out what they did in Presidential elections so quickly, instead
of helping Presidents by electing Congressfolk from their party.
Whatever the explanation, it is as close to an iron law as there
is in politics: the President has no coat tails to ride on.

Last night was the first time that the President’s party has regained
control of the Senate and gained seats in the House in a mid-term
election _ since 193-fricking-4_ (yes, folks, that was FDR).
It is the first time an R has done it since the _Civil-fricking-WAR_.
It’s one for the history books, as every pundit on the planet will
be telling you for the next few weeks. Nobody predicted it.

Why did it happen? There are two explanations, and probably some
truth in each.

The first explanation is that President Bush, by campaigning so
heavily for R’s, in effect nationalized these state races. He turned
them into a referendum on the war on terrorism, "homeland"
defense, the impending Iraq war, and his own leadership. This year,
the President _did_ have coat tails, big time, and many R’s
coasted into office on them. The election was a massive show of
support for a war-time President.

Those who favor this explanation will read the election as creating
a mandate for Bush that he didn’t have after the contested 2000
elections. He is now encouraged and enabled to go forward full steam
with his agenda: large tax cuts, massive defense spending, aggressive
foreign policy, energy policy based on petroleum, and so on.

The White House will certainly favor this explanation, and will
be busy spinning the election this way in the coming weeks.

The second explanation pins the responsibility for this historical
loss squarely on the Democrats. When you vote D these days, what
are you voting for? Does anyone know? Do the D’s know? You might
complain that they aren’t _for_ anything, just against the
R’s, but then… wait… _they aren’t even against the R’s._
They went meekly along with the resolution on Iraq. They complain
about Bush’s tax cuts, but have never proposed repealing them. It’s
hard to think of an issue where the D party (as opposed to a few
old-school mavericks in it… R.I.P. Wellstone) have offered principled
opposition to the R agenda. Yes, they bitch and moan, they bite
at heels, they hold up bills… but note the word "principled."

Here is a political party (one of only two that matter, mind you)
with ZERO positive agenda–no coherent plan for the economy, no
coherent plan to fight terrorism, no coherent plan to reform health
care or the welfare system or the judicial system… no coherent
alternative at all. No vision. Say what you will about the R’s,
they have an ideology. They may be deceptive and hypocritical at
times, but when you say you’re an R, people basically get what you
mean. When you say you’re a D… what follows? What does that say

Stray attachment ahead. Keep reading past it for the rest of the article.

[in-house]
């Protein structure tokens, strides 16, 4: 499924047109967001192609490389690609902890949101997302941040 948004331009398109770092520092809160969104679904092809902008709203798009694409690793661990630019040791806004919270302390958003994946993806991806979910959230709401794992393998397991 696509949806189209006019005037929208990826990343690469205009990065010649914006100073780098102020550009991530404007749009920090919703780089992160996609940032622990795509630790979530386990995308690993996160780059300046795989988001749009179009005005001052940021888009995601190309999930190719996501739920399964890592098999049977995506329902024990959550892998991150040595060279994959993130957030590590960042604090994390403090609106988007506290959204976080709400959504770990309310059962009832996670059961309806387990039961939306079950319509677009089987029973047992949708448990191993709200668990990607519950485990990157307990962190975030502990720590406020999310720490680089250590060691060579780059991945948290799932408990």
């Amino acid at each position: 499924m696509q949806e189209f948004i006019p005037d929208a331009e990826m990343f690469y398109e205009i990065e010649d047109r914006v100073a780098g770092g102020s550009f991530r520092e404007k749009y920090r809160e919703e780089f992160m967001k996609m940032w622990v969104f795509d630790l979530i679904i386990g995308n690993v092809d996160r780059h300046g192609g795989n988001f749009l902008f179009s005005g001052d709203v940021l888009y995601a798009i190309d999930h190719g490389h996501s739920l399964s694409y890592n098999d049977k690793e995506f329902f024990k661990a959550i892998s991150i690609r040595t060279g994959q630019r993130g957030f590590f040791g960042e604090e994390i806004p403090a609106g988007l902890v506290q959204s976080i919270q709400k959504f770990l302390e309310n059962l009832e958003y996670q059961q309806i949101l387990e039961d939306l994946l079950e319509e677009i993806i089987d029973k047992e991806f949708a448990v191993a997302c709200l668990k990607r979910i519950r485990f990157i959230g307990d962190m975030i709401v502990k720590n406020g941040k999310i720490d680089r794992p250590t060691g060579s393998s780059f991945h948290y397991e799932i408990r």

about your political philosophy? Anything at all?

The D leadership consists of Gephart and Daschle in Congress, both
wan, pale, mealy-mush-mouthed politicians of the worst sort, and…
uh… anybody else? Oh yeah, ex-Pres Clinton, who obviously carries
little weight, given that every former member of his staff (Bowles,
Reno, Reich, etc.) just got their asses kicked in their own races.
Other than the recently-deceased Paul Wellstone, what D strikes
you as having a coherent political philosophy and the gonads to
support it consistently? Virtually no one. This makes the prospect
of the 2004 Presidential election horrendously depressing (especially
if we get a Gore v. Bush retread).

Most young, intelligent, engaged people I know dislike the R’s,
and vote against them. In fact, poll after poll shows that, on almost
every specific issue (particularly domestic), most citizens are
opposed to the R position. But people vote for candidates who are
saying something, who are _for_ something, who seem to have
their shit together. A "we’re-not-them" party does not
inspire passion. It does not inspire action. It barely even inspires
voting, as we have just seen. Passion comes from supporting something.

I dislike the R’s as well, for a million reasons, but do I consider
myself a D? Hell no. I don’t even know what that would mean.

Even a die-hard R should agree that the D party needs to pull itself
together and get a positive agenda, because even a die-hard R should
agree that citizens of this, the oldest and most successful democracy
in history, deserve a choice of real, substantive alternatives.


One further depressing note:

In Nevada, citizens voted Yes to banning gay marriage and No to
legalizing marijuana possession. Nice job, Nevada.


So as not to end on a depressing note:

James Traficant, formerly of the D party, ran as an Independet–_from
prison_, where he landed on corruption charges–and managed
to get 15% of the vote in the Ohio District 17 House race. Nice
job, Ohio District 17.